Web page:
California Case Study Houses
In January 1945 John Entenza, the editor and publisher of Arts & Architecture magazine, announced the Case Study Houses Program (CSHP), which was envisioned as a creative response to the impending building boom expected to follow the housing shortages of the Great Depression and World War II.
Entenza encouraged participating architects to use donated materials from industry and manufacturers to create low-cost, modern housing prototypes that might foster a dialogue between architectural professionals and laymen. The Case Study Houses were built between 1945-1966 mostly in LA by Richard Neutra, Raphael Soriano, Craig Ellwood, Charles and Ray Eames, Pierre Koenig and Eero Saarinen.
The Eames House is a landmark of mid-20th century modern Architecture and was constructed in 1949 by Charles & Ray Eames to serve as their home and studio.
The design was first sketched out by Charles Eames with Eero Saarinen in 1945 as a raised steel and glass box projecting out of the slope and spanning the entrance drive before cantilevering dramatically over the front yard.
The Kaufmann Desert House in Palm Springs was designed by Richard Neutra in 1946. It is one of the most important examples of International Style architecture in the United States
The Case Study House #18b was the more successful in the series of Craig Ellwood. One of the most significant improvements was the preconstruction factory structure and combining this with other pre-built elements such as walls, floors. Another standard feature was the sliding doors in the living spaces of the house that overlooked the terrace and a pool for entertaining guests or family.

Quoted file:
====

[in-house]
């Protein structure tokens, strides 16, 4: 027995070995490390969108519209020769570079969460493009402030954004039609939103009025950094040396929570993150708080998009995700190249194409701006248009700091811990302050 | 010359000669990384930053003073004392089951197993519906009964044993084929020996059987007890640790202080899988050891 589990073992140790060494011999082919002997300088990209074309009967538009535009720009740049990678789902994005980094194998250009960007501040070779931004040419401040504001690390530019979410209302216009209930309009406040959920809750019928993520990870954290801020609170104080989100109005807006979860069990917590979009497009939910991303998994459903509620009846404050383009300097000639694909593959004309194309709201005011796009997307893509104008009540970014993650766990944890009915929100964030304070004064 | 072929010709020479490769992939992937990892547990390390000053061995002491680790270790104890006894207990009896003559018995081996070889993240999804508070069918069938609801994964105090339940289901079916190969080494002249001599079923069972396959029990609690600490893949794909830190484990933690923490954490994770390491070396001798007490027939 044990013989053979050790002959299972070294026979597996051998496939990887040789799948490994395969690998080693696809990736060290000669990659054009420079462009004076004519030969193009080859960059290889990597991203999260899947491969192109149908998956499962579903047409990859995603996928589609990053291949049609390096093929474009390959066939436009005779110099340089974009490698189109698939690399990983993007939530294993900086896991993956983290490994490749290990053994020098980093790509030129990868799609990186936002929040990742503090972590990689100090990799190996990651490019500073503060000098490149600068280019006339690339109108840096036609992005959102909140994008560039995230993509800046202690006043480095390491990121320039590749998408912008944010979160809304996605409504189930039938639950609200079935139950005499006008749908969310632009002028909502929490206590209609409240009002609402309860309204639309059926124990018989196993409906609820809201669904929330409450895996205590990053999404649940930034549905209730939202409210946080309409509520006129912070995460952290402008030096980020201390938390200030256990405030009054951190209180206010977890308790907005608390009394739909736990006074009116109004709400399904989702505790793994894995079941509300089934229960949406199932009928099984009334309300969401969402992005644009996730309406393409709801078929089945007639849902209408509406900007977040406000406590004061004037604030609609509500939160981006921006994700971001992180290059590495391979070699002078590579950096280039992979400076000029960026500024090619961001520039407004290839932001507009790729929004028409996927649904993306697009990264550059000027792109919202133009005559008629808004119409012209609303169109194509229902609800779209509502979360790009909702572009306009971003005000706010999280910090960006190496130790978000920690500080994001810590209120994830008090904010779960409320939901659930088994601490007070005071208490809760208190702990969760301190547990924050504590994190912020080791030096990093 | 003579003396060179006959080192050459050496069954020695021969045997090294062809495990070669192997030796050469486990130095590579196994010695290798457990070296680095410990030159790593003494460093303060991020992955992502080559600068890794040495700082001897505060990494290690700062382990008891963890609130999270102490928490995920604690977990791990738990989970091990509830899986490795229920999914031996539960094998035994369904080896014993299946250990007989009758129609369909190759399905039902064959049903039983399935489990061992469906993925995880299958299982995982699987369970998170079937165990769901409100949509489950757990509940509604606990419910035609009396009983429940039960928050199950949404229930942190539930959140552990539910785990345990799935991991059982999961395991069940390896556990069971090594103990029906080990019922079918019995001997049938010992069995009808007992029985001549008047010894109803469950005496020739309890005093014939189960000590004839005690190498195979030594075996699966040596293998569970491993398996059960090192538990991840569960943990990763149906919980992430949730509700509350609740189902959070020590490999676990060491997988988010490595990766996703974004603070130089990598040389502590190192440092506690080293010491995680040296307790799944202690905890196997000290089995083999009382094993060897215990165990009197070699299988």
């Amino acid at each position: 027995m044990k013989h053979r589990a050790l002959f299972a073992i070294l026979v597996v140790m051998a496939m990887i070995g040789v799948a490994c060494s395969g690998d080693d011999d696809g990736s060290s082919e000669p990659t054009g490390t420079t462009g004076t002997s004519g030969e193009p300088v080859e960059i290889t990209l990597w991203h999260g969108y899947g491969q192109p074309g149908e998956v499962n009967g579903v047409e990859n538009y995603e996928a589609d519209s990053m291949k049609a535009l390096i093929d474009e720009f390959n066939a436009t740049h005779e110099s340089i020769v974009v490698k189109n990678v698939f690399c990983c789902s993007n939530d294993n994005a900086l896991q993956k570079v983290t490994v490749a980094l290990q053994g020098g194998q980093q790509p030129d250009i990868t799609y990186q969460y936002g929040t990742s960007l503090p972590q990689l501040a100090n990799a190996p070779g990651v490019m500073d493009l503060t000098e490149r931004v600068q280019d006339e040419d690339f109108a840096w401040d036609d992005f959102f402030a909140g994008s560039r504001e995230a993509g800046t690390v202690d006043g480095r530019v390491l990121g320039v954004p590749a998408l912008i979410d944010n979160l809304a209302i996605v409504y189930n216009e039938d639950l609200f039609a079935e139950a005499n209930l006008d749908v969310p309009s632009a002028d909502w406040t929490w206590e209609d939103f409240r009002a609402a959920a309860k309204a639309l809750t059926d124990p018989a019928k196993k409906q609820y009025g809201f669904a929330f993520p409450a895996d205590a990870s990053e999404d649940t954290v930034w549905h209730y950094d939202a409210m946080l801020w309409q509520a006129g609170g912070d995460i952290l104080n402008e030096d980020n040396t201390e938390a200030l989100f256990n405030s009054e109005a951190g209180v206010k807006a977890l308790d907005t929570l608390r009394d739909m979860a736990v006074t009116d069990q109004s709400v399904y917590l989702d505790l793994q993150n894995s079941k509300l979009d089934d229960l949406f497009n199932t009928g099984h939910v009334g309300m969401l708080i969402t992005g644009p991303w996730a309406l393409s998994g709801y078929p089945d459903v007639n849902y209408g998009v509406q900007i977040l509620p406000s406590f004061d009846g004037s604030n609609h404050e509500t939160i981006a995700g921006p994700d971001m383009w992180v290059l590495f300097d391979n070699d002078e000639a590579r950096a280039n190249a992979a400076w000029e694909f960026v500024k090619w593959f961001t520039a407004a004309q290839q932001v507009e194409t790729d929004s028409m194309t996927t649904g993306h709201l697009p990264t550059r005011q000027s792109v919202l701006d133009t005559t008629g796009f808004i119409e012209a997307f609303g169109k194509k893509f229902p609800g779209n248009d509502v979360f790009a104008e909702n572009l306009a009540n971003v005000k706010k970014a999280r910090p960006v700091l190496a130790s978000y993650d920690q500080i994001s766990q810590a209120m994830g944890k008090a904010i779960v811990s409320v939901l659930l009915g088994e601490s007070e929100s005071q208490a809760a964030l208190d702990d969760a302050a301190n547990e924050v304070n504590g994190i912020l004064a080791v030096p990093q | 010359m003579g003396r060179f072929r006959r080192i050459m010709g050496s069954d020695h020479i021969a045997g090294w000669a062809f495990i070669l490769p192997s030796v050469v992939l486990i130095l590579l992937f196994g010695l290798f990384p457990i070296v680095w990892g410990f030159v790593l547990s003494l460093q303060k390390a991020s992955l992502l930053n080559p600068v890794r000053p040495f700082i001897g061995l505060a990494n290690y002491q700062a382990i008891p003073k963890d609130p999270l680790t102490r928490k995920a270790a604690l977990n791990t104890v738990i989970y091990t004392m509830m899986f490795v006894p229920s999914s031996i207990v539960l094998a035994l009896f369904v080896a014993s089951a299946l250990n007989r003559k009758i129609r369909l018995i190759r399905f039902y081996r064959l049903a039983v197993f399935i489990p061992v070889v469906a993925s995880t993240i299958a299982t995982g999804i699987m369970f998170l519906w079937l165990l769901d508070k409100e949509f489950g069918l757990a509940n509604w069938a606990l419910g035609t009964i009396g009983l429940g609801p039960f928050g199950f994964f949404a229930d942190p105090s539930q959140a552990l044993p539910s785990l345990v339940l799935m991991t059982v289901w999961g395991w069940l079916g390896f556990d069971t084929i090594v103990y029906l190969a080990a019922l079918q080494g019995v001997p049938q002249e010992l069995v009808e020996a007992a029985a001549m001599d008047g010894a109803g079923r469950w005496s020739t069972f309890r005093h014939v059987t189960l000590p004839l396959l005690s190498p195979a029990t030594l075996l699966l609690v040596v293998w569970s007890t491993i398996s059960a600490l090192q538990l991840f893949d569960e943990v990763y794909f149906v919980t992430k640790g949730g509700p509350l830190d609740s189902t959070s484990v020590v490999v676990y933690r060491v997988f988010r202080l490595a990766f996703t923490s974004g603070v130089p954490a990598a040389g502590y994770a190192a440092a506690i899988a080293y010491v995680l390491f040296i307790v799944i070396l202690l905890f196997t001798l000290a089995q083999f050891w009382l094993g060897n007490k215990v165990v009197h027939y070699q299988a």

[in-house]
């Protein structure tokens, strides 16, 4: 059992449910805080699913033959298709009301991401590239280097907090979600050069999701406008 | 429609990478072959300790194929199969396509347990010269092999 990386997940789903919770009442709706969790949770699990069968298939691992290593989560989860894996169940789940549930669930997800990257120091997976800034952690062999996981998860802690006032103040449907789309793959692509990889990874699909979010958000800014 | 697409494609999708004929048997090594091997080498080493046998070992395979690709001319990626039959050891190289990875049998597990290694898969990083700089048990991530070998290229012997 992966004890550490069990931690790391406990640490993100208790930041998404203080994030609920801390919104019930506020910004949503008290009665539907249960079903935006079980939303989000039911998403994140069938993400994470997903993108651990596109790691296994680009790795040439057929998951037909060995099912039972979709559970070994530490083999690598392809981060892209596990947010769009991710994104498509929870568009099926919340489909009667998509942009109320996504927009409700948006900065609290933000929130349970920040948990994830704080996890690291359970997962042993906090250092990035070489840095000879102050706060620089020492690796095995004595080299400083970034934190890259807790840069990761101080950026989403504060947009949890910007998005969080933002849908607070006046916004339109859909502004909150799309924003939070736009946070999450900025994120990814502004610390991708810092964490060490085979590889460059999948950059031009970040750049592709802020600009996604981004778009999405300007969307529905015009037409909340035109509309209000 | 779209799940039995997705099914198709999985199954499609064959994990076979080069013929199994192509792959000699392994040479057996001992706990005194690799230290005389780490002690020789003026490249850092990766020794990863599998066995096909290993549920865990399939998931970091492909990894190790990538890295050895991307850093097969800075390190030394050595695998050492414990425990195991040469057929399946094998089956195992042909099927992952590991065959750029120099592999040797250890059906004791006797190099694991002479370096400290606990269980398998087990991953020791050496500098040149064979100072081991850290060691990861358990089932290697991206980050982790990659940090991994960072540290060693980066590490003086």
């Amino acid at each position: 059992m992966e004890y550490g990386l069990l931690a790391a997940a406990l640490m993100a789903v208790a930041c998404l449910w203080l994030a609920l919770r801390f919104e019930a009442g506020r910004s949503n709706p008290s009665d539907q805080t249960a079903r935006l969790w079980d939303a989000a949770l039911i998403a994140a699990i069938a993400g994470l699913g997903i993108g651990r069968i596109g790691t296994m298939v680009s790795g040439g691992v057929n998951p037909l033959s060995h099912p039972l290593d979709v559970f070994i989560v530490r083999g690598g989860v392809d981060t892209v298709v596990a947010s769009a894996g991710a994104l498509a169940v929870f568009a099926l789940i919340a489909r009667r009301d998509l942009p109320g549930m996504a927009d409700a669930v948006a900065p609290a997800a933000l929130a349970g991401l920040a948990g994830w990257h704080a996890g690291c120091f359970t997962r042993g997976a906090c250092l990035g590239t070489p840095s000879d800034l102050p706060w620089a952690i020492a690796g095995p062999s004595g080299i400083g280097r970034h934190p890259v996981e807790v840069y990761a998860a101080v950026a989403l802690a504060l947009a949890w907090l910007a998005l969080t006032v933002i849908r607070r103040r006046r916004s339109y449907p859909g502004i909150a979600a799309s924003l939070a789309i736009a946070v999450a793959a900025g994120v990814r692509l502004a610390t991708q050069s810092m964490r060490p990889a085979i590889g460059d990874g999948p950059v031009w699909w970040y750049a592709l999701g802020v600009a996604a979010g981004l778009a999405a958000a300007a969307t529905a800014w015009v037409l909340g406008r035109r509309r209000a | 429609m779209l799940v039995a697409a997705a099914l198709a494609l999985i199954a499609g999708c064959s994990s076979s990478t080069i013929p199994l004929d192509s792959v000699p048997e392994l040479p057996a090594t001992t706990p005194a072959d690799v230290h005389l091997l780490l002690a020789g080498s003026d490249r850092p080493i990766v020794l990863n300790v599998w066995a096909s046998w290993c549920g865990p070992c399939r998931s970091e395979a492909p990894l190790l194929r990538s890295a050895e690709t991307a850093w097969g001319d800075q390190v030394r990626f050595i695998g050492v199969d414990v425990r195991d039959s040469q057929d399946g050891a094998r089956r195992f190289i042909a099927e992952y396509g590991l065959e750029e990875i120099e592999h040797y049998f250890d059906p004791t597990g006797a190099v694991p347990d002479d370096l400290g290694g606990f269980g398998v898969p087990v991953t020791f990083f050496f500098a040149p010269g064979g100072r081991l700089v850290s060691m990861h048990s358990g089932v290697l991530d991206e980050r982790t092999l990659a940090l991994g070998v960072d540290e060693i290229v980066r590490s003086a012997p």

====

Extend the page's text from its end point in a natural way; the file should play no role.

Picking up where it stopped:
In the Case Study House #21, an early-career exploration, Pierre Koenig used a constrained set of industrial materials—primarily steel and glass—to execute a pure expression of his design approach. His philosophy of functionality and honesty in aesthetics manifests in a structure that appears simple but contains complexity in plan and organization.
Case Study House #22 in the Hollywood Hills was designed by Pierre Koenig. The house is considered an iconic representation of modern architecture in Los Angeles during the 20th century.
The highly publicized program ran from 1945 to 1964, spanning thirty-six individual designs, many of which were never constructed. The initial program announcement stated that “each house must be capable of duplication and in no sense be an individual performance” and that “the overall program will be general enough to be of practical assistance to the average American in search of a home in which he can afford to live.”